Why Employees In Your Organization Aren’t Motivated
Expectancy theory, supported by evidence-based research, speaks to why employees may not be motivated in organizations.
Employee motivation is often a critical part of innovation and performance in organizations. Victor Vroom, a psychologist, came up with the expectancy theory which suggests that an employee’s motivation comes from three main sources.
Cost and Benefits
First is the employees’ analysis of the costs and benefits of their efforts. If the employee doesn’t believe some benefits outweigh the costs of their efforts, they will likely not be motivated. For example, if an employee has the option of working late to accomplish a task early, they might think about costs like missing happy hour with their friends. But if the benefit for their efforts includes a bonus, that employee may be motivated to put in the extra effort.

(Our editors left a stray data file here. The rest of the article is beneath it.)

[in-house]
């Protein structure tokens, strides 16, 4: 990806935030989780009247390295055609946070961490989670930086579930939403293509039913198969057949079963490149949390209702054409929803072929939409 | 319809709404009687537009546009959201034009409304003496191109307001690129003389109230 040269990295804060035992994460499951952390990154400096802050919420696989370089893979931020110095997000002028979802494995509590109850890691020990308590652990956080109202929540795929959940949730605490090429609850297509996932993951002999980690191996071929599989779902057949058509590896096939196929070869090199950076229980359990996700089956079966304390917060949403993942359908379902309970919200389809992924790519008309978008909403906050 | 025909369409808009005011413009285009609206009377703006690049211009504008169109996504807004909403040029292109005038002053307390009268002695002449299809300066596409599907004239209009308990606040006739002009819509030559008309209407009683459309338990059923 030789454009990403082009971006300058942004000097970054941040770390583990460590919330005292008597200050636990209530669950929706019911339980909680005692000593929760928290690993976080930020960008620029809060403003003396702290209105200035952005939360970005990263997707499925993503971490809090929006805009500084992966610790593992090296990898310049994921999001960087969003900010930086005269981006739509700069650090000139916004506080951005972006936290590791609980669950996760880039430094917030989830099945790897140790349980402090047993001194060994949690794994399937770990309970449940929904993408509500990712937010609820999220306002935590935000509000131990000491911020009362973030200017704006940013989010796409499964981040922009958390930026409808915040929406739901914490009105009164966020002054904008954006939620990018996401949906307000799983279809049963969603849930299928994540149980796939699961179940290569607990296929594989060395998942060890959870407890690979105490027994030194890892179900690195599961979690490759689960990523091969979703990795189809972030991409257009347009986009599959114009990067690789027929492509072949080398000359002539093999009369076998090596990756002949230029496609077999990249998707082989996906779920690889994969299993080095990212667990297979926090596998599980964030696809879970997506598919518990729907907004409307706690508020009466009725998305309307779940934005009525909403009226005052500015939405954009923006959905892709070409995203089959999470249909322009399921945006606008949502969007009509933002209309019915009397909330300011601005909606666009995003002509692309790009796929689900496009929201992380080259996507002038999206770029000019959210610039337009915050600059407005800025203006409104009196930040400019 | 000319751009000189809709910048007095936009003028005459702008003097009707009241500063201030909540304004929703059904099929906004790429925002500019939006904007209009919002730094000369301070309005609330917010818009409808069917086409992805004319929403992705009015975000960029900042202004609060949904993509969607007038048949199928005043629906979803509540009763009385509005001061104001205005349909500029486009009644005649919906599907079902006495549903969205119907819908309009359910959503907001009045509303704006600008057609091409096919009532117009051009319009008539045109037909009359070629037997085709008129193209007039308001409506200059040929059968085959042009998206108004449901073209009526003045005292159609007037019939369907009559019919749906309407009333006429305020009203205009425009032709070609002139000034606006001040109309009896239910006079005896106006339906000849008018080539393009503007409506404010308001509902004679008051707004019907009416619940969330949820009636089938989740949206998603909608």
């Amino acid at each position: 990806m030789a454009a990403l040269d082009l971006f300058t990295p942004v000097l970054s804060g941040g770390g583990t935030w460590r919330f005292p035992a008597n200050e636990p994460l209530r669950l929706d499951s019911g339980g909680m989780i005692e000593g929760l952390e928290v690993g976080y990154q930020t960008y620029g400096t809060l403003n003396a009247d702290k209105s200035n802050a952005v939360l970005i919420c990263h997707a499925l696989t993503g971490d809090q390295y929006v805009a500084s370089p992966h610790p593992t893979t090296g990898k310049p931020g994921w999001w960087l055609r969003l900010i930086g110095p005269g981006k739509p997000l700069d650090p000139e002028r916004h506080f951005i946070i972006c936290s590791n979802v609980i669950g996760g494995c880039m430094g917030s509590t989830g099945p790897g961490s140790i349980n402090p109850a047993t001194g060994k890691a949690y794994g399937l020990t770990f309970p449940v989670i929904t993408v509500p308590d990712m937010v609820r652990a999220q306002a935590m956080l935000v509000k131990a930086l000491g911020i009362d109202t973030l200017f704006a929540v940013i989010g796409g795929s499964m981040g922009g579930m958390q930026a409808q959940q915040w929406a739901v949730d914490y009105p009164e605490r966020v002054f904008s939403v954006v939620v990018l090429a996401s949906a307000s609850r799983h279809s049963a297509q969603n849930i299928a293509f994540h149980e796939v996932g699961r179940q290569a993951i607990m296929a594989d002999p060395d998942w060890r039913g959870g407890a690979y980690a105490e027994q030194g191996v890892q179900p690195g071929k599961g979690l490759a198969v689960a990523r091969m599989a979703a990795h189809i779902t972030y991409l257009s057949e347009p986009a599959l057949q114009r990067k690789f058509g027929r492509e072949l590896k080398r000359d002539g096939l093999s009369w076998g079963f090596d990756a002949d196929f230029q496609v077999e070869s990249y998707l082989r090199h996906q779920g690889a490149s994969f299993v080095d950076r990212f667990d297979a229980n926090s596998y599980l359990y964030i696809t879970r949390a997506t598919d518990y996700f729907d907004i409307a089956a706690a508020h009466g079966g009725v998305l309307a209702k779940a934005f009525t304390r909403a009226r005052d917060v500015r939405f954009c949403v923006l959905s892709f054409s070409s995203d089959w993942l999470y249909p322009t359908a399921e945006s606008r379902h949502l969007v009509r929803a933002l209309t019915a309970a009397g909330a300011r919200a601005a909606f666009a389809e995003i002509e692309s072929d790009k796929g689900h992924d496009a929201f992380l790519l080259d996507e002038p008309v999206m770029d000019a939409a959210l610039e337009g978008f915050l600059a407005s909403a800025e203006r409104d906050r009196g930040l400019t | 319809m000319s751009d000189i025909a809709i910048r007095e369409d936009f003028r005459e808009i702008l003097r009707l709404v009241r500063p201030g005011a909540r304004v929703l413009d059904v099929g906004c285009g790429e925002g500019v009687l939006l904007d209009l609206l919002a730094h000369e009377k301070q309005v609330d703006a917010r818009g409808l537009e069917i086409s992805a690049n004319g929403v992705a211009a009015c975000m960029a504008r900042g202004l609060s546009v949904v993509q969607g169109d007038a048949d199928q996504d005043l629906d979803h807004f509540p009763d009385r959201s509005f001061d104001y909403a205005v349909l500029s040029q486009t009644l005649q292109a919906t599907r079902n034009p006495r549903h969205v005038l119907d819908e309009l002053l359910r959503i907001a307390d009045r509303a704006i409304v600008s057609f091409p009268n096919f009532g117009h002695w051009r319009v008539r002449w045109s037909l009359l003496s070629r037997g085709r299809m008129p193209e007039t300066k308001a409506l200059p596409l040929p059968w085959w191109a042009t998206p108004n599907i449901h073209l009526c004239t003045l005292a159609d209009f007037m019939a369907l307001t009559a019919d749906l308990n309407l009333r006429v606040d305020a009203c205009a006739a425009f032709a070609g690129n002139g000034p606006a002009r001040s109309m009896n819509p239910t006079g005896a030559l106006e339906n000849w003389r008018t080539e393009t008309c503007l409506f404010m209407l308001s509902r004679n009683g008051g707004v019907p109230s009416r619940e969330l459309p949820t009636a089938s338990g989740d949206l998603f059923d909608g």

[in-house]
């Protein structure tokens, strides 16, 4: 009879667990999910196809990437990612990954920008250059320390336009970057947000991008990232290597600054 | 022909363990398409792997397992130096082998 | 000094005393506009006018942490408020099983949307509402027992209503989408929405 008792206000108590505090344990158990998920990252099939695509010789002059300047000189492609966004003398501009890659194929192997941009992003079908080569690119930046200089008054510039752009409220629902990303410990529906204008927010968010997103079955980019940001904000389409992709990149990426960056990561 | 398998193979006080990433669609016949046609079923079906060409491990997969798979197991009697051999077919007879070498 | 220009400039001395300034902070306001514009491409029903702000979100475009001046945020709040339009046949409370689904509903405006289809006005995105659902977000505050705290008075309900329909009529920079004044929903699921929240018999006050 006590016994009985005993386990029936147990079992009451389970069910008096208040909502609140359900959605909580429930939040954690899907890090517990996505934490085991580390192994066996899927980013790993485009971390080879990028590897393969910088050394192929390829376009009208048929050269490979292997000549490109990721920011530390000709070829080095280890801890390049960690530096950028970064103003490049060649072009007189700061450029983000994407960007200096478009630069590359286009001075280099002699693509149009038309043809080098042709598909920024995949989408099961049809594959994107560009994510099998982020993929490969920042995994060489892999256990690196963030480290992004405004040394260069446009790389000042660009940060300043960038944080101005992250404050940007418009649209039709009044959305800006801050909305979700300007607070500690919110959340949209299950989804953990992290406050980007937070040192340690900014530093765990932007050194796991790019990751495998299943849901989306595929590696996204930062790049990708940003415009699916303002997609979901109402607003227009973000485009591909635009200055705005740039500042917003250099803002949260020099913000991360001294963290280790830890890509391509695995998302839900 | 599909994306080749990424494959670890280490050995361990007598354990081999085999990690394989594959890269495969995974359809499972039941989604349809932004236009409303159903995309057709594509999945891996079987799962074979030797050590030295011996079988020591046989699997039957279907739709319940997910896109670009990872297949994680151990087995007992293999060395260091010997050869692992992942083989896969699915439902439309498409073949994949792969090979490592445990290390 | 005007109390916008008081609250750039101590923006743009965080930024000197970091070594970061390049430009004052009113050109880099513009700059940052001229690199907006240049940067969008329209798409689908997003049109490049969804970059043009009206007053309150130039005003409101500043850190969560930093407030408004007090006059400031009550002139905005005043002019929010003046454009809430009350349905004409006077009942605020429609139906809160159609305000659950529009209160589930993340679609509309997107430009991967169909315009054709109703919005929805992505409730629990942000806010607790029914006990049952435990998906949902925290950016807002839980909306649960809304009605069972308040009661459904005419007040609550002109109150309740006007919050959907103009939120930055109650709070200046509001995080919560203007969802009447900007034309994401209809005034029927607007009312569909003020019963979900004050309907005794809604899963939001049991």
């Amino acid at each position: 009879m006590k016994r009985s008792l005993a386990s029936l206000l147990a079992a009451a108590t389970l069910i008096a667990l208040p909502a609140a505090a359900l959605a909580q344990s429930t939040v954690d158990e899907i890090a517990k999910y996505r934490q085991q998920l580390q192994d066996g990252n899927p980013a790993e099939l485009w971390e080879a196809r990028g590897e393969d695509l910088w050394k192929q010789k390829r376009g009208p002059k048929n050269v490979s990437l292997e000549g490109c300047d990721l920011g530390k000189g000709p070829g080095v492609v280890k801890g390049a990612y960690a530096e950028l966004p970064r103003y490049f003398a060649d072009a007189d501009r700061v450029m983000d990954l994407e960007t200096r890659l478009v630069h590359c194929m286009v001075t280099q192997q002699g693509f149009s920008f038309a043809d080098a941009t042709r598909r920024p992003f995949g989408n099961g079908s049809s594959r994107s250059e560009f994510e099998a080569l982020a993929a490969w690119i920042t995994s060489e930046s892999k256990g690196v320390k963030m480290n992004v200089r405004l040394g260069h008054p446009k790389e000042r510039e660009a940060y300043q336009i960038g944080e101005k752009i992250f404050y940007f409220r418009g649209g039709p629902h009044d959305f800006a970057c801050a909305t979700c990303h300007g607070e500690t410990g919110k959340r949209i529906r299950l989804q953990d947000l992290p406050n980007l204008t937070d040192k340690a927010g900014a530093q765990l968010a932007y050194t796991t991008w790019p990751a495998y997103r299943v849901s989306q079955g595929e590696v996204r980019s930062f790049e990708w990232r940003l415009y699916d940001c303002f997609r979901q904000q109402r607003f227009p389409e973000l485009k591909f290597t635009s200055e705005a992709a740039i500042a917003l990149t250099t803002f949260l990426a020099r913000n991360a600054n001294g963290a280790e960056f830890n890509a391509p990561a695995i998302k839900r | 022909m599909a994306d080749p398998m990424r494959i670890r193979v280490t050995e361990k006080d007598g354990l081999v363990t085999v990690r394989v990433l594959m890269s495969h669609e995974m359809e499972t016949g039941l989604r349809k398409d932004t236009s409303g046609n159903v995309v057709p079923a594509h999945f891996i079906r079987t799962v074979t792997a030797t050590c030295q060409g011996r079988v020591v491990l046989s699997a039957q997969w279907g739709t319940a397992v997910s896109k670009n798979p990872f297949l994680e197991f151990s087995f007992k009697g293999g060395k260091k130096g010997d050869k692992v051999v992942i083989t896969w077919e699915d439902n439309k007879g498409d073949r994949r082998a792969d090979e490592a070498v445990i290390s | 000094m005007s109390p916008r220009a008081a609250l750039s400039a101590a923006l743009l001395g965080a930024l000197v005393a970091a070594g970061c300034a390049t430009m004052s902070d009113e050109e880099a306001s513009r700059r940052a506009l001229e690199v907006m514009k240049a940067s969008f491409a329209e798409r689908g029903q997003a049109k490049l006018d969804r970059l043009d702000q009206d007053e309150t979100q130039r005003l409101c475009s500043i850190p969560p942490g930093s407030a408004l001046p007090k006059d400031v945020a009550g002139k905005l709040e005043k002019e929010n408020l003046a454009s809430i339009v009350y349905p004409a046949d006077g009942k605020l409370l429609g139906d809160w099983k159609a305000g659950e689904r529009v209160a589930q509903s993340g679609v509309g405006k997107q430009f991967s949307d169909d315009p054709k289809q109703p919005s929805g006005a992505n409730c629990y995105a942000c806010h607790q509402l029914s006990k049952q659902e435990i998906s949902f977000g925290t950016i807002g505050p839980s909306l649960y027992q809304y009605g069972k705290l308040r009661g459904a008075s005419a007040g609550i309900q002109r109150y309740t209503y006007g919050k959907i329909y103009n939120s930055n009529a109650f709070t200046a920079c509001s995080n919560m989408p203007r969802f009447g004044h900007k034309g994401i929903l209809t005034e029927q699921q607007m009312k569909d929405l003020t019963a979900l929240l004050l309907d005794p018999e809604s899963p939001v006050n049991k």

Valuation of Cost and Benefits
The second source of motivation comes from the employees’ valuation of those benefits and costs. Using the same example, if someone were to have a higher value assigned to the happy hour with friends than a potential few extra dollars in their bonus, they would likely not be motivated to perform better.
Last but not least is the employees’ belief in their chances to attain the benefits they value if they “put in the work”. If I did value getting an increased bonus more so than the happy hour with my friends, I may want to do the late nights. But if I believe I either don’t possess the ability to perform at the requisite level or that I won’t secure the benefits even if I put in the requisite work, I likely will not be motivated. As a manager, it is pivotal for you to understand this theory and leverage it in the diagnosis of your organization.
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